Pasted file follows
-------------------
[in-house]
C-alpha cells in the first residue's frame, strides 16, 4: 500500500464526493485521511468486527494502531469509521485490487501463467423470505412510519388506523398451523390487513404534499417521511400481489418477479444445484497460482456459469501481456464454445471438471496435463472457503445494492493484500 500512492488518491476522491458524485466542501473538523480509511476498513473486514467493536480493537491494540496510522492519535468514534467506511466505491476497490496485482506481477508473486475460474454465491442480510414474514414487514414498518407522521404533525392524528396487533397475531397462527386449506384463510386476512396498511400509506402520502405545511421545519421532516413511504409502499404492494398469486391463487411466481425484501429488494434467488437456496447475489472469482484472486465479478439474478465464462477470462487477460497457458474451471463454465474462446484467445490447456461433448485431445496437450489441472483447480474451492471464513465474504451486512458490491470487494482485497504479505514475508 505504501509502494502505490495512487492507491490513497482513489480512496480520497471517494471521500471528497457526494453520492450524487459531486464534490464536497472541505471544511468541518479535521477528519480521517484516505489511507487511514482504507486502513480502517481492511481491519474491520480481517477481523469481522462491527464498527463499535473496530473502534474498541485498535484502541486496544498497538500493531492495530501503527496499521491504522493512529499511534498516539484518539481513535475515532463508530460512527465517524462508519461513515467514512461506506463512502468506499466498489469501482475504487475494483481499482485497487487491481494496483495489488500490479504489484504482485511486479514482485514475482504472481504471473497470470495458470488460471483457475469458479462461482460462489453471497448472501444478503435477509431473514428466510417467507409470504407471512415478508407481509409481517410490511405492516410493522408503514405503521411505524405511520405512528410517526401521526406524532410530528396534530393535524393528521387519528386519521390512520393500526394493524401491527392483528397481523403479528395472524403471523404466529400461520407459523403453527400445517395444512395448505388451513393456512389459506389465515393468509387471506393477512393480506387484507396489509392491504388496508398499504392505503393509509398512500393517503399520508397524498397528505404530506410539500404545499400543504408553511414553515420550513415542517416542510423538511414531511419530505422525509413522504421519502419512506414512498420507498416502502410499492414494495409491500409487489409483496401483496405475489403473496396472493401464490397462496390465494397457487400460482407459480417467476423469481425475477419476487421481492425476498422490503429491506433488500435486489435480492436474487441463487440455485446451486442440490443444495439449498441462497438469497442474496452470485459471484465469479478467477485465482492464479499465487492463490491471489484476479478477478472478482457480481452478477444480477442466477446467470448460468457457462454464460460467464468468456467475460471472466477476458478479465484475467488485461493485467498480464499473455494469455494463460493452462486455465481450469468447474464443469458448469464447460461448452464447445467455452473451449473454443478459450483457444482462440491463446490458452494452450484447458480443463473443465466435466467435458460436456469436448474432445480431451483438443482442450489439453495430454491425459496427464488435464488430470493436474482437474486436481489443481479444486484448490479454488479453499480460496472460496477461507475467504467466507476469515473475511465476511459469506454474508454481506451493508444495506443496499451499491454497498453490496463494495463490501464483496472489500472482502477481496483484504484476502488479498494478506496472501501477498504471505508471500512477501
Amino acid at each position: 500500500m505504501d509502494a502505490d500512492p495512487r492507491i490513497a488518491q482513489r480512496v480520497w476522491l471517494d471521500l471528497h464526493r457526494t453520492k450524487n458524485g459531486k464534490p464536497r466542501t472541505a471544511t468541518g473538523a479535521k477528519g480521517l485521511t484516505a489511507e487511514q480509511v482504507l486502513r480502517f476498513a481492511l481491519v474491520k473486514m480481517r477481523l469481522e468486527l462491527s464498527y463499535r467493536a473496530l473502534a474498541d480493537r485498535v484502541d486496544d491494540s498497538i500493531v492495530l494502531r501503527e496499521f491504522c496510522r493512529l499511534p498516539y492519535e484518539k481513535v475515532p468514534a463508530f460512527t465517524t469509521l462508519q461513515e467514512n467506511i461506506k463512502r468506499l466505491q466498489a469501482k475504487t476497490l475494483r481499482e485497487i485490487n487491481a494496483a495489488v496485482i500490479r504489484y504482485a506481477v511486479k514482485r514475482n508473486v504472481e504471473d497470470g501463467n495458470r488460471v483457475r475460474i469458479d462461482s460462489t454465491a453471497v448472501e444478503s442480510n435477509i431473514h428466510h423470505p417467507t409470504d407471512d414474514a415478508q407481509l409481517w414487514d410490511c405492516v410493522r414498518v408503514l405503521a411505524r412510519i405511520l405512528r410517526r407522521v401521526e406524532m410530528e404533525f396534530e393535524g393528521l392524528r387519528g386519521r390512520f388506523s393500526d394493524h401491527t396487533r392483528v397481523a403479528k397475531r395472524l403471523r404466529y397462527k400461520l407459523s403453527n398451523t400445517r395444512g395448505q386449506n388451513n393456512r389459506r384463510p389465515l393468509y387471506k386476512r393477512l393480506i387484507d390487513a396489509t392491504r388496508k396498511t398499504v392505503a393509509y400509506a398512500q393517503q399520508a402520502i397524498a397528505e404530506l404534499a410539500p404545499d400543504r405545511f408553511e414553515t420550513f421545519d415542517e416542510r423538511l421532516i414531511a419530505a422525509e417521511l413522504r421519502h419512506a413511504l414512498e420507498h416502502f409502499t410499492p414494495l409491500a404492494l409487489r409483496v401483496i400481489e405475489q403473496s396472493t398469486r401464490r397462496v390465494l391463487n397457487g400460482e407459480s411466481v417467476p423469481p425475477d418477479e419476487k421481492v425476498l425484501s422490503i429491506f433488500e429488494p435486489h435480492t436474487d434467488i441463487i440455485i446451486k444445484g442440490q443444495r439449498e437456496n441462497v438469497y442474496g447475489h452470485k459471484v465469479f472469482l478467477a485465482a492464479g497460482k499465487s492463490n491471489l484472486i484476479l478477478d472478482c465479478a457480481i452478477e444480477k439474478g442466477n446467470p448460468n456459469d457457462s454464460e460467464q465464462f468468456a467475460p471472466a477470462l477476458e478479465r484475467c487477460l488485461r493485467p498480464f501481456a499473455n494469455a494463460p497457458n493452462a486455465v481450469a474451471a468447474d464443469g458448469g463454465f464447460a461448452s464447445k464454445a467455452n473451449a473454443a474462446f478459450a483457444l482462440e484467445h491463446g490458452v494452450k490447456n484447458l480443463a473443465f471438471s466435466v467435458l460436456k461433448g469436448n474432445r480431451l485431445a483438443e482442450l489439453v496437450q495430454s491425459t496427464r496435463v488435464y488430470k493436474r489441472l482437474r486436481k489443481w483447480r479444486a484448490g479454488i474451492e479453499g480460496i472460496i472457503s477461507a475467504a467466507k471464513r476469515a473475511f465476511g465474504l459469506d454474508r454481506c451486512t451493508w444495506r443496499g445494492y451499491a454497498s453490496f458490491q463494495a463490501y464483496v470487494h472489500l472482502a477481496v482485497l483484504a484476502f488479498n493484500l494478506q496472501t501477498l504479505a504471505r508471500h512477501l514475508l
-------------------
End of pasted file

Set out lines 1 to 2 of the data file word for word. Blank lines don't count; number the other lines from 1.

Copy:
[in-house]
C-alpha cells in the first residue's frame, strides 16, 4: 500500500464526493485521511468486527494502531469509521485490487501463467423470505412510519388506523398451523390487513404534499417521511400481489418477479444445484497460482456459469501481456464454445471438471496435463472457503445494492493484500 500512492488518491476522491458524485466542501473538523480509511476498513473486514467493536480493537491494540496510522492519535468514534467506511466505491476497490496485482506481477508473486475460474454465491442480510414474514414487514414498518407522521404533525392524528396487533397475531397462527386449506384463510386476512396498511400509506402520502405545511421545519421532516413511504409502499404492494398469486391463487411466481425484501429488494434467488437456496447475489472469482484472486465479478439474478465464462477470462487477460497457458474451471463454465474462446484467445490447456461433448485431445496437450489441472483447480474451492471464513465474504451486512458490491470487494482485497504479505514475508 505504501509502494502505490495512487492507491490513497482513489480512496480520497471517494471521500471528497457526494453520492450524487459531486464534490464536497472541505471544511468541518479535521477528519480521517484516505489511507487511514482504507486502513480502517481492511481491519474491520480481517477481523469481522462491527464498527463499535473496530473502534474498541485498535484502541486496544498497538500493531492495530501503527496499521491504522493512529499511534498516539484518539481513535475515532463508530460512527465517524462508519461513515467514512461506506463512502468506499466498489469501482475504487475494483481499482485497487487491481494496483495489488500490479504489484504482485511486479514482485514475482504472481504471473497470470495458470488460471483457475469458479462461482460462489453471497448472501444478503435477509431473514428466510417467507409470504407471512415478508407481509409481517410490511405492516410493522408503514405503521411505524405511520405512528410517526401521526406524532410530528396534530393535524393528521387519528386519521390512520393500526394493524401491527392483528397481523403479528395472524403471523404466529400461520407459523403453527400445517395444512395448505388451513393456512389459506389465515393468509387471506393477512393480506387484507396489509392491504388496508398499504392505503393509509398512500393517503399520508397524498397528505404530506410539500404545499400543504408553511414553515420550513415542517416542510423538511414531511419530505422525509413522504421519502419512506414512498420507498416502502410499492414494495409491500409487489409483496401483496405475489403473496396472493401464490397462496390465494397457487400460482407459480417467476423469481425475477419476487421481492425476498422490503429491506433488500435486489435480492436474487441463487440455485446451486442440490443444495439449498441462497438469497442474496452470485459471484465469479478467477485465482492464479499465487492463490491471489484476479478477478472478482457480481452478477444480477442466477446467470448460468457457462454464460460467464468468456467475460471472466477476458478479465484475467488485461493485467498480464499473455494469455494463460493452462486455465481450469468447474464443469458448469464447460461448452464447445467455452473451449473454443478459450483457444482462440491463446490458452494452450484447458480443463473443465466435466467435458460436456469436448474432445480431451483438443482442450489439453495430454491425459496427464488435464488430470493436474482437474486436481489443481479444486484448490479454488479453499480460496472460496477461507475467504467466507476469515473475511465476511459469506454474508454481506451493508444495506443496499451499491454497498453490496463494495463490501464483496472489500472482502477481496483484504484476502488479498494478506496472501501477498504471505508471500512477501